In his book, The Christ of Christmas, James Montgomery Boice reflects on a sermon by Donald Grey Barnhouse, “The Contrasts of Christmas:”

[This message] is of interest here because each of the eight contrasts developed by Barnhouse illustrates this central paradox.

First, Barnhouse compared Luke 2:11 with John 1:12. Both deal with birth. In the first verse the angels are speaking to the shepherds. They are saying, “Today in the town of David a Savior has been born to you; he is Christ the Lord.” In the second verse, John is writing of the new birth that comes to those who believe on Jesus. “To all who received him, to those who believed in his name, he gave the right to become children of God.” The point is that Jesus underwent a human birth so that we who believe on Him might have a heavenly birth.

Second, there is a contrast between Luke 2:7 and John 14:2.  In Luke we are told that Mary laid the newborn Christ “in a manger; because there was no room for them in the inn.” In john we read, “In my Fathers house are many rooms; if it were not so, I would have told you. I am going there to prepare a place for you.” We note that Jesus took His place in a manger in a stable, so that we might have heavenly mansions.

Third, we take Matthew 2:11 and place it alongside Galatians 3:26. “On coming to the house, they saw the child with his mother Mary.”  Then, “You are all sons of God through faith in Christ Jesus.” Here we learn that Jesus became a member of a human family so that we might become members of the family of God.

Fourth, we compare Luke 2:51 with Galatians 5:1. Luke 2:51 is written of the days of Christ’s childhood, of which it is said, “Then he went down to Nazareth with them and was obedient to them.” By contrast, Galatians 5:1 reads, “It is for freedom that Christ has set us free. Stand firm, then, and do not let yourselves be burdened again by a yoke of slavery.” Jesus made Himself subject to others so that we, through the power of His Spirit at work within us, might be made free.

Fifth, in Philippians 2:6-7 we are told that Jesus, though “being in very nature God, did not consider equality with God something to be grasped, but made himself nothing [that is, emptied himself of his divine glory], taking the very nature of a servant”; whereas in 1 Peter 5:4 we are reminded that “when the Chief Shepherd appears, you will receive the crown of glory that will never fade away.”  Jesus laid His glory aside that we might receive glory.

Sixth, Matthew 8:20 says that during the days of His earthly ministry the Lord was so poor that He had “no place to lay his head.” We, on the other hand, have “through his poverty” been made “rich” (2 Corinthians 8:9).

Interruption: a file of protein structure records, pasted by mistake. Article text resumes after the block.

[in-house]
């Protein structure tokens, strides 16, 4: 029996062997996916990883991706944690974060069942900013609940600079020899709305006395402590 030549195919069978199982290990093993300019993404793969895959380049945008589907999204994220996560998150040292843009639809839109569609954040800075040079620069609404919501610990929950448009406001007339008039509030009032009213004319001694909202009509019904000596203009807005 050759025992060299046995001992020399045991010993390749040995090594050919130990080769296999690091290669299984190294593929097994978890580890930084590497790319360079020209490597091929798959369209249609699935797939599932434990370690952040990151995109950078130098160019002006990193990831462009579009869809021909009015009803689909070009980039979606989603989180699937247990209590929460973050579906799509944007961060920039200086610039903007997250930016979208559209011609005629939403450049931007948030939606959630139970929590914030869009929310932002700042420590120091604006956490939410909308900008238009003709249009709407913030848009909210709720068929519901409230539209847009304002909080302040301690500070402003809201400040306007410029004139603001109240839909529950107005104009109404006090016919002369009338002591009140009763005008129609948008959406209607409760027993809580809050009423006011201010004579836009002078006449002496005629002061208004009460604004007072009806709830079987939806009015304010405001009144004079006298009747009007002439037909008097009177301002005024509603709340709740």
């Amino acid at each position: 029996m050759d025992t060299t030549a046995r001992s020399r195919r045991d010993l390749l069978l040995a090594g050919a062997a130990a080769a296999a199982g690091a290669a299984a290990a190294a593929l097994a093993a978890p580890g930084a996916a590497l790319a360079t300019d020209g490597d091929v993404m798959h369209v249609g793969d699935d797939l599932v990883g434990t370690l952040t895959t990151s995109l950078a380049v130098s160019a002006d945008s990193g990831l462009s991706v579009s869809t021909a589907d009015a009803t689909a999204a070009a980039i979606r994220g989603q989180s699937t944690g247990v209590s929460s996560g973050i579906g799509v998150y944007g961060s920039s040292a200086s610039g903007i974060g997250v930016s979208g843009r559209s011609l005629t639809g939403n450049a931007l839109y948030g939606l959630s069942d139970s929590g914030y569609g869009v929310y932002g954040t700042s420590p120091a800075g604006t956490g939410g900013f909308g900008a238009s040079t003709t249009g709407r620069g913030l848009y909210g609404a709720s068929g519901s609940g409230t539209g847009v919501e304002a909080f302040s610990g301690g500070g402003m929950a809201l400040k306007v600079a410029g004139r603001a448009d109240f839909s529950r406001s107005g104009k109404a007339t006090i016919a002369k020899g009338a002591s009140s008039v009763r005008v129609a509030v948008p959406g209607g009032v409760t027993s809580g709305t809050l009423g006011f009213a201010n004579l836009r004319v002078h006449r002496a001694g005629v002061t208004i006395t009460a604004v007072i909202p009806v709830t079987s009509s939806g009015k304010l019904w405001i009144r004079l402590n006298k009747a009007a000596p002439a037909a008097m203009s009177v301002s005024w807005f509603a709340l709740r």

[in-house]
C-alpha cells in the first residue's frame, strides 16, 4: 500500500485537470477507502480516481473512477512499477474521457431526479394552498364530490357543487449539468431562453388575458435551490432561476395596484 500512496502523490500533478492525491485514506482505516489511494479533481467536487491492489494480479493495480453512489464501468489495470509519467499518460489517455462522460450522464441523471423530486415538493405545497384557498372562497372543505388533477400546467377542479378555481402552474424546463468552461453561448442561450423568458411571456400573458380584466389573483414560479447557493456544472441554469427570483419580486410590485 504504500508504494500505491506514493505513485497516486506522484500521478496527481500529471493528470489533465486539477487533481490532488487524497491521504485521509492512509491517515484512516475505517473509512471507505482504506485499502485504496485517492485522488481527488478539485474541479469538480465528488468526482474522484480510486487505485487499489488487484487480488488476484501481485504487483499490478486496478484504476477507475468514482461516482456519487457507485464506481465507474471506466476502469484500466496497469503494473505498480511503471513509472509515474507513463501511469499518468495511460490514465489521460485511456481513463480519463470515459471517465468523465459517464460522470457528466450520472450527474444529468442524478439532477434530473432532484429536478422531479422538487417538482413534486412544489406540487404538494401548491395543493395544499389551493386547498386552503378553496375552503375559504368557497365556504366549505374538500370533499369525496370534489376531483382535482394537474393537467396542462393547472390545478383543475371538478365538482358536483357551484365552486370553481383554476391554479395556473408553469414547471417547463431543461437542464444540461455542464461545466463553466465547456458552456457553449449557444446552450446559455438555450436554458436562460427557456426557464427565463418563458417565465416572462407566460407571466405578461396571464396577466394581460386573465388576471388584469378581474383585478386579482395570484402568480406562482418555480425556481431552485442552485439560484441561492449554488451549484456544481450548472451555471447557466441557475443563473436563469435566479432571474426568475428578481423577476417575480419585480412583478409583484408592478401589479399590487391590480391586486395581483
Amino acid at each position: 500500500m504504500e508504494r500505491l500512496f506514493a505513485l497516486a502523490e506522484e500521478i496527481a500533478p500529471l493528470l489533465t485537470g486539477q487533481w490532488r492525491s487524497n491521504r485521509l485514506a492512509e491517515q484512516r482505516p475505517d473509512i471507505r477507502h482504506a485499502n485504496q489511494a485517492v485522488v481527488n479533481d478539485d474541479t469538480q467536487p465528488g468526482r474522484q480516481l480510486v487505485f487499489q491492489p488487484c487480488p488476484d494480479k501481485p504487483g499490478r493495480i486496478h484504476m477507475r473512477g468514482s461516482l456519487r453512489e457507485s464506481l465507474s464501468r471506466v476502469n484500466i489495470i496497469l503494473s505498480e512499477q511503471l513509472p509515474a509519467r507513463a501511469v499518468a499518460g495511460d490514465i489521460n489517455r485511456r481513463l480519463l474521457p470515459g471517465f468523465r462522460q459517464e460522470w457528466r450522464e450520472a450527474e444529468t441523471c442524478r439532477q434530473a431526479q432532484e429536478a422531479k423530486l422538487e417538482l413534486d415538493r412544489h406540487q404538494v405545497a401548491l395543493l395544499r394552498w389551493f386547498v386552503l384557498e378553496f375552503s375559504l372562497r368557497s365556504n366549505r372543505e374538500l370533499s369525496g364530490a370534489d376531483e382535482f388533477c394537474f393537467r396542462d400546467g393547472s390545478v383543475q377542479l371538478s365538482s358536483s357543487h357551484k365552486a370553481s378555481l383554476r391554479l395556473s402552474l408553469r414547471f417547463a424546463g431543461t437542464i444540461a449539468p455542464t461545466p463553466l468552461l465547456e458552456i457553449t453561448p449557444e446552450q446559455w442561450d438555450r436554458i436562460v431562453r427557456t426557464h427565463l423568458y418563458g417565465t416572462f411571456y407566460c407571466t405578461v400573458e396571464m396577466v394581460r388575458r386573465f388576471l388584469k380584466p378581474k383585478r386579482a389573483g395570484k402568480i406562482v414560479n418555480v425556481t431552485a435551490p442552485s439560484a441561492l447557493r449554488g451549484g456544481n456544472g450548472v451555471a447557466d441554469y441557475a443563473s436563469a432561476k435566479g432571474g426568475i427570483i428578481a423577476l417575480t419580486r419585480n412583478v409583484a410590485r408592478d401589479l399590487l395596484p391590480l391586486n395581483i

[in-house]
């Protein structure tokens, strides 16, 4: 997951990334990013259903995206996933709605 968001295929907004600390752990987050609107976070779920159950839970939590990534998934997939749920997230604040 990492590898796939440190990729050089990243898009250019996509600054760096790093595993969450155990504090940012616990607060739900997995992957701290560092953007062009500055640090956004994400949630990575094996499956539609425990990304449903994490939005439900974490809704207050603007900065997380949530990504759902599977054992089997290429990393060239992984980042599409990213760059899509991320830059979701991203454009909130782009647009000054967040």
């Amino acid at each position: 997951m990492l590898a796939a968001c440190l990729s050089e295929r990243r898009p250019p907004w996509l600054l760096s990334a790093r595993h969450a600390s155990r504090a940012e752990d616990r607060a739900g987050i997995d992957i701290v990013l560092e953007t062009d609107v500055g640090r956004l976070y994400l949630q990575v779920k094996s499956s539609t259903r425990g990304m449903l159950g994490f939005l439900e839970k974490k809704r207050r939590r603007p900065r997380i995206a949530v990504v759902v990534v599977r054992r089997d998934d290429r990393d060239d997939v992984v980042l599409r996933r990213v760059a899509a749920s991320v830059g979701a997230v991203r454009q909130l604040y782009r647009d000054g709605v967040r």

The seventh contrast is between Luke 2:16 and Luke 15:10. In the first verse Jesus, on the occasion of His coming to earth, was welcomed by shepherds: “So they hurried off and found Mary and Joseph, and the baby “who was lying in the manger.”  In the second verse we are told that we, on the occasion of our second birth, are rejoiced over by angels: “In the same way, I tell you, there is rejoicing in the presence of the angels of God over one sinner who repents.”

Finally, we are told in Matthew 2:13 that Herod, that wicked and deceitful king, sought the young child “to destroy it.”  Jesus was pursued by this evil ruler so that, Hebrews 2:14 and 15 tell us, He might “destroy” that far more dangerous and evil ruler who pursues us. “Since the children have flesh and blood, he too shared in their humanity so that by his death he might destroy him who holds the power of death-that is, the devil — and free those who all their lives were held in slavery by their fear of death.”

When we put those texts together we see a great pattern. We see that Jesus endured a human birth to give us a new spiritual birth. He occupied a stable that we might occupy a mansion. He had an earthly mother so that we might have a heavenly Father. He became subject that we might be free. He left His glory to give us glory. He was poor that we might be rich. He was welcomed by shepherds at His birth whereas we at our birth are welcomed by angels. He was hunted by Herod that we might be delivered from the grasp of Satan. That is the great paradox of the Christmas story.  It is that which makes it irresistibly attractive.  It is the reversal of roles at Gods cost for our benefit.